For that is when the Boat Race – an annual encounter between the top men’s eights from Oxford and Cambridge Universities in Great Britain – will see the women’s eights from Oxford and Cambridge join the men for the first time, on the same afternoon, raced over the same course on the River Thames that has been its home for more than 150 years.

Davies and Louloudis will stroke their respective Oxford crews which are starting as pre-race favourites and both athletes are in no doubt that this is a special year.

But their experiences of Boat Races are completely different. Davies comes into the race as a relative novice in these matters, despite having stroked the US women’s eight to Olympic gold. Louloudis, on the other hand, is a veteran of three previous Boat Races and has won them all.

“In one sense it’s routine (for me). But  looking back, each race has been different and I’m sure this race will be different. We’re not taking anything for granted,” says Louloudis.

For Davies it’s the intense media activity during race week that feels so different.

“We used to joke on the Olympic team that no-one cares what we do for 3 ½ years, but here all the attention seems to be in the week before the race!” says Davies.

Being first-timers at the Boat Race, the women’s crews have had to be briefed about what to expect on race day. Crowds in their thousands will line the 6800m course. Even the bus journey to the boathouse has to be carefully planned. Although the experienced Louloudis takes it all in his stride, members of his team, like the women, are experiencing it for the first time.

“I have to tell them about the environment on race day – the crowds, the helicopters, the shouts, the drunken spectators – those guys will never have been in an environment like that. Even the Olympics isn’t as intense as that," says Louloudis.

“We went over the protocol for the couple of hours before you launch and basically its being shuttled from one camera to the next," says Davies. "And we can’t just arrive – we need to wear a uniform, not our rowing gear, then past the crowd and into the boathouse."

This is a world away from the origins of the Women’s Race, back in 1927, when the first few results were decided on style rather than speed, in an age when women’s rowing was seen as unladylike. It then became a proper side-by-side contest, raced alternately in two locations. In 1977 the race was moved to the 2000m regatta course at Henley-on-Thames, where it remained until this year.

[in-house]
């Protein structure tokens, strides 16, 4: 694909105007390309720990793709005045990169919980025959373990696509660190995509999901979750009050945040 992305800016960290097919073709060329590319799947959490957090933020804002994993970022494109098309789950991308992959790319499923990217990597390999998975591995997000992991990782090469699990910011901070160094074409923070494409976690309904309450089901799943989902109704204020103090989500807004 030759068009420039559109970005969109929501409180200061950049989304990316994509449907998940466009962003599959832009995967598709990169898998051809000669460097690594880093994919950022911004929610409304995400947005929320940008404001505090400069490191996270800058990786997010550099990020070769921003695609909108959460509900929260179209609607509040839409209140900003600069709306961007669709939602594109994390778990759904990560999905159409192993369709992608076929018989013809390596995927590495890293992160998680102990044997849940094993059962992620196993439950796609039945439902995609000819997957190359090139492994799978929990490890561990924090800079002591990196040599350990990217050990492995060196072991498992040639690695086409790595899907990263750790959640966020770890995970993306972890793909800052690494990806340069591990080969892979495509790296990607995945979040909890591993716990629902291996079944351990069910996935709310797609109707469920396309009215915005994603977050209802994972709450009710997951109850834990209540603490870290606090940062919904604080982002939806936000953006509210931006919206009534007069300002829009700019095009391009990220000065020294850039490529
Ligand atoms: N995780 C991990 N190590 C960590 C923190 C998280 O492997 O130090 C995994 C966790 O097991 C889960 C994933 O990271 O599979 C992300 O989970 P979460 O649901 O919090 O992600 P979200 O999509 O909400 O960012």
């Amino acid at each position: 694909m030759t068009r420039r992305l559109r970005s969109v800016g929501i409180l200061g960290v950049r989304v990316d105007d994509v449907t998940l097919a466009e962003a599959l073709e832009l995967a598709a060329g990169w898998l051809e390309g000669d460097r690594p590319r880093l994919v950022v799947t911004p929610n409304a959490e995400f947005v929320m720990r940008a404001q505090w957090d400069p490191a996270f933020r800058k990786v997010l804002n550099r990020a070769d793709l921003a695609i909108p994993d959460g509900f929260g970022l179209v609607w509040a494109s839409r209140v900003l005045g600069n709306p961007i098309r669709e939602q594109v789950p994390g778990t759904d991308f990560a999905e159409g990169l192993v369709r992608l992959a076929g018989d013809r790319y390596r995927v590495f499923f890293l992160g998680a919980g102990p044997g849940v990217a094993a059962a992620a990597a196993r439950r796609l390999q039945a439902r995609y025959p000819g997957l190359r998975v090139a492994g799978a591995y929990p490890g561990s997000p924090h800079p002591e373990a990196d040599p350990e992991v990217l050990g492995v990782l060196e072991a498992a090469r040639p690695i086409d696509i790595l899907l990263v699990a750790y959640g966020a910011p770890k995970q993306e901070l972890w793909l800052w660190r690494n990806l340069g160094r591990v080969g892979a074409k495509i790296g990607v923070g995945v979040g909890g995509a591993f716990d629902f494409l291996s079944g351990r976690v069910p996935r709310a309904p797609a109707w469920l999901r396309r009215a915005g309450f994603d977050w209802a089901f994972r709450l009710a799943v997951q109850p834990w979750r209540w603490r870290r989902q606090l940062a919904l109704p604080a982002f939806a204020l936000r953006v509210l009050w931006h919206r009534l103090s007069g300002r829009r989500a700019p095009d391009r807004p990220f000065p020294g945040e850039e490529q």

The steady rise in the standard of women’s rowing, coupled with changing ideas among the rowing hierarchy, and facilitated by a supportive sponsor, helped the Women's Race be included with the men's Boat Race.

Davies, who retired from the US team following London 2012, relished the idea of coming to Oxford for a one-year MBA, giving her the chance to make history in the Women’s Boat Race. “I had to apply for a scholarship – I think my parent were quite surprised that I was able to bring it all together and make it happen – they’re quite proud of that," says Davies.

Davies parents will fly in from their home at Ithaca, in upstate New York to see their daughter race, while Louloudis’ parents, will make the much shorter journey from their home in central London. They will be part of the global audience of  millions, who will witness not only a great sporting spectacle but also a particularly British event.

“I think that people feel very involved with this race,” says Davies. “People who have no affiliation to either Oxford or Cambridge, they pick a team and they cheer for them , which makes you feel connected…’s kind of nice.”

Despite her short time at Oxford, Davies has picked up on an attitude shift among the men's team. “What’s changed seems to be the respect shown to us by the men – there seems to have been  a change in attitude," says Davies. The men now realise that we are putting in the same work to race."

The Boat Race will be broadcast live on Saturday 11 April, 2015. The women's race will start at 4:50pm (GMT) ahead of the men's race at 5:50pm. Find out more here:

Copy thanks to Robert Treharne Jones